OTPIC Officially Retired
As of December 2, 2005, the Online Training Program on Intractable Conflict (OTPIC) has been officially retired, and is no longer open to new registrations.
The successor to OTPIC is a course called Dealing Constructively with Intractable Conflicts (DCIC). The new curriculum is built around one of our major projects, Beyond Intractability, and offers a much more extensive and informative set of learning materials than that available through OTPIC.
International Online Training Program On Intractable Conflict
Conflict Research Consortium, University of Colorado, USA
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Compensation and restitution are payments made to victims of conflict which are intended either to remedy the current situation or compensate for past losses (for instance loss of life) which cannot be remedied. These payments may or may not be monetary. In the United States, we have tried to compensate Blacks and other minority groups for past discrimination (and even slavery) by instituting programs such as affirmative action, which give preferential treatment to minority group members in college acceptance and hiring decisions. In South Africa and elsewhere, land restitution is intended to compensate people whose land was confiscated during the Apartheid era. Other forms of compensation or restitution include returning property that was confiscated or stolen, or acknowledging wrong-doing and the victim's suffering through commemorative events. Although restitution usually cannot completely undo the damage done in a violent or protracted conflict, it does serve as a formal apology--an admission that what was done was wrong--and it helps to make the lives of the survivors better, allowing for some degree of normalization and potentially reconciliation to take place.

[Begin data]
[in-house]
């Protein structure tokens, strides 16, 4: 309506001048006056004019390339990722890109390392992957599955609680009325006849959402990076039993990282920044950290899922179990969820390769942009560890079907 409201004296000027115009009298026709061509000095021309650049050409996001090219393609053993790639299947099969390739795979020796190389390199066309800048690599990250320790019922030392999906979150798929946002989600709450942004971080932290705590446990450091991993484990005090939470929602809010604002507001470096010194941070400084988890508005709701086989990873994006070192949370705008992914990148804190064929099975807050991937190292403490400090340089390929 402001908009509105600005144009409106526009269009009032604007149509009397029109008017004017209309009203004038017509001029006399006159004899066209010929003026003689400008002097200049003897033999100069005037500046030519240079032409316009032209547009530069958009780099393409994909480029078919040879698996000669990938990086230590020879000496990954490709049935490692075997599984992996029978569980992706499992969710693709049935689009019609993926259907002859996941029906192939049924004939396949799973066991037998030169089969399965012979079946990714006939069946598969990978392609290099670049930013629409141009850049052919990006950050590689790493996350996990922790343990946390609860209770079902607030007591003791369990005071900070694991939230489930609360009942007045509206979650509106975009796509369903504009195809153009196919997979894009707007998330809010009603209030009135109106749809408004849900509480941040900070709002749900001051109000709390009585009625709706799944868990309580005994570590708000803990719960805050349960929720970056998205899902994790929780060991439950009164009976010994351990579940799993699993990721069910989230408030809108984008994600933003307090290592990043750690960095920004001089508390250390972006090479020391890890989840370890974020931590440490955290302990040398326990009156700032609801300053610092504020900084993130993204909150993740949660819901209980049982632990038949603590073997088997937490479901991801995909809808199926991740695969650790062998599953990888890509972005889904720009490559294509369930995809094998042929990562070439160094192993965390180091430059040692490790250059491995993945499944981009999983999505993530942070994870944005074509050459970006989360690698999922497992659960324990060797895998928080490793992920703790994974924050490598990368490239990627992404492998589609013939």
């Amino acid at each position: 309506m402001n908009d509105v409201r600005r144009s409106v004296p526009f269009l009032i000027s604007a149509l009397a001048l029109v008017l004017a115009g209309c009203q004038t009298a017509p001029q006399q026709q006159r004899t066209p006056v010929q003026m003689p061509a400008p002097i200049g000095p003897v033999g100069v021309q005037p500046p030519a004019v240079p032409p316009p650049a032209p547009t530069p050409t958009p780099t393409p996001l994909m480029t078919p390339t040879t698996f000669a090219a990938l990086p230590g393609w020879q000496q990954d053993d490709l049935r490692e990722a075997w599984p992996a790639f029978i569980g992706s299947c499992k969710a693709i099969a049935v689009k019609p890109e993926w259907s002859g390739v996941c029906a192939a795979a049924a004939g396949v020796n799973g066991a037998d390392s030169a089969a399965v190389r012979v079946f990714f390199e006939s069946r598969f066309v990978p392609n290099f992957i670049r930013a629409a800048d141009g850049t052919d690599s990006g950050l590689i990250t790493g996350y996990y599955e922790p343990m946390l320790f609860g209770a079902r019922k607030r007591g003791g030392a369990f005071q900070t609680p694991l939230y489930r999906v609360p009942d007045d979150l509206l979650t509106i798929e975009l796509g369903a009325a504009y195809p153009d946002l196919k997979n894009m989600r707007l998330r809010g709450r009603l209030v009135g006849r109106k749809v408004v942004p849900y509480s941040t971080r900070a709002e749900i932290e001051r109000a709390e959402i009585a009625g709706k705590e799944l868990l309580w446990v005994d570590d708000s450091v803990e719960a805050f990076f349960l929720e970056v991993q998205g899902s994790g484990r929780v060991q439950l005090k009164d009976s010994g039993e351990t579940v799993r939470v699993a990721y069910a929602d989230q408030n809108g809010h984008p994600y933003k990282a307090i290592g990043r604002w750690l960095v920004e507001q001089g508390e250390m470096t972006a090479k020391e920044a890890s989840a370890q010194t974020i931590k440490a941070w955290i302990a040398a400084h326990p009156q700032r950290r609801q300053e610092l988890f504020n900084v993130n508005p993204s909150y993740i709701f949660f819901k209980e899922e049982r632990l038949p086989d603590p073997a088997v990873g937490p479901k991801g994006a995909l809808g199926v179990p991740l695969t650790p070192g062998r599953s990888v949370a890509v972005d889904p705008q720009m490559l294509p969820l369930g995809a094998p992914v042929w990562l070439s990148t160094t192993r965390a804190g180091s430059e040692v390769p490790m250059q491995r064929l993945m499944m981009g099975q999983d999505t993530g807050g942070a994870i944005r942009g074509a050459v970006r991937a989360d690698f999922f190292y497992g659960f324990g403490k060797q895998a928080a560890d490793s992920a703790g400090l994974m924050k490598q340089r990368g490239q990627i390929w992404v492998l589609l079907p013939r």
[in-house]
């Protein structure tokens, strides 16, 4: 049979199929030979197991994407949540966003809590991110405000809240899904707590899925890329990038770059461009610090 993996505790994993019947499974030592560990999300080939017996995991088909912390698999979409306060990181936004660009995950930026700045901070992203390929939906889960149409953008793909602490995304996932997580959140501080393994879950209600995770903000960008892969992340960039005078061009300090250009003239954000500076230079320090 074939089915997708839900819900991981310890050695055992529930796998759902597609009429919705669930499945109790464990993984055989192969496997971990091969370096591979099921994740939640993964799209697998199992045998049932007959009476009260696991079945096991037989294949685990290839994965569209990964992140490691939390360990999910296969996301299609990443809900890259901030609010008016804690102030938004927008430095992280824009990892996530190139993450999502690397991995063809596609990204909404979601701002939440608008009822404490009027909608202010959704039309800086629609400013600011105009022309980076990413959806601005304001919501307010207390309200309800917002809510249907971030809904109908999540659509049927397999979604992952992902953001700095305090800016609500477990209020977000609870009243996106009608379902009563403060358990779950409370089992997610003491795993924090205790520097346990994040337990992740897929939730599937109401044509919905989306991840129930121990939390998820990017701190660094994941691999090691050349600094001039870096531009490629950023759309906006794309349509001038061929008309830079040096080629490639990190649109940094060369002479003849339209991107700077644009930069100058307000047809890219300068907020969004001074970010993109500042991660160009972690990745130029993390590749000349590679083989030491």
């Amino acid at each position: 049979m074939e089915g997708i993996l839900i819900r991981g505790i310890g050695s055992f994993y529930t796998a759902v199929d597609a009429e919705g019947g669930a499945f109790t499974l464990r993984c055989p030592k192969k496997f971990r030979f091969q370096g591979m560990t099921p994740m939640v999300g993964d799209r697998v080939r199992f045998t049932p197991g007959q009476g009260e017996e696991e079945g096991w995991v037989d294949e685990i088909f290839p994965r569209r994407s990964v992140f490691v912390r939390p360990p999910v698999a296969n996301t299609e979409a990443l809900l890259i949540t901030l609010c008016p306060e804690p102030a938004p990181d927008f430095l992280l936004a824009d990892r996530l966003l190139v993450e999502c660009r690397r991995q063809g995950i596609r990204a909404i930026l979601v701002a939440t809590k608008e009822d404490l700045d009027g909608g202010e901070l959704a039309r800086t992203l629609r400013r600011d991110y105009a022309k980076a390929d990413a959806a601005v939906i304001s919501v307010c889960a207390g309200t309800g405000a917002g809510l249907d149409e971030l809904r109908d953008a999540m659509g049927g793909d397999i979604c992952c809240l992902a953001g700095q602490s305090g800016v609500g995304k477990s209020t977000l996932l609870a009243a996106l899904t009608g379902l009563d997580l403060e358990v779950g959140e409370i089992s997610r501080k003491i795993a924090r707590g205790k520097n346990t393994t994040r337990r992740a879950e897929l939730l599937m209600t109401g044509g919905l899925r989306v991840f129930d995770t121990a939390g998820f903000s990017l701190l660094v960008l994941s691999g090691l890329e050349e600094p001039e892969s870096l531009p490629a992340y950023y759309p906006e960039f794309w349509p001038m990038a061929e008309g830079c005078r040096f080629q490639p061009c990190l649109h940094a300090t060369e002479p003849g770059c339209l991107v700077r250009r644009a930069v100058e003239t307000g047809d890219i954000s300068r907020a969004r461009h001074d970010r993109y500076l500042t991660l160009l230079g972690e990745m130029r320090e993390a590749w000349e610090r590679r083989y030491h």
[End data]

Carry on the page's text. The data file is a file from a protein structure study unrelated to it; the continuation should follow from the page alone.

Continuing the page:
Compensation can also help prevent conflicts. One common form of environmental conflict is what, in the U.S., are called NIMBY conflicts--for "not in my backyard." NIMBY conflicts develop when a new facility is proposed and people don't want it located near where they live. It might be a hazardous waste landfill, or a prison, or a factory, or a power plant. People tend to oppose the location of such facilities nearby, where it will potentially emit hazardous materials, add noise and traffic, or otherwise pose a degradation of the neighborhood. By offering to compensate the neighbors for any harm that occurs, NIMBY conflicts can sometimes be avoided or resolved relatively quickly, while, without the promise of compensation, they often drag on for years.
Rwanda: Accountability for War Crimes and Genocide--United States Institute of Peace - Special Report
Amnesty / Forgiveness
Human Rights/War Crime Problems
Illegitimate/ Excessive Use of Force
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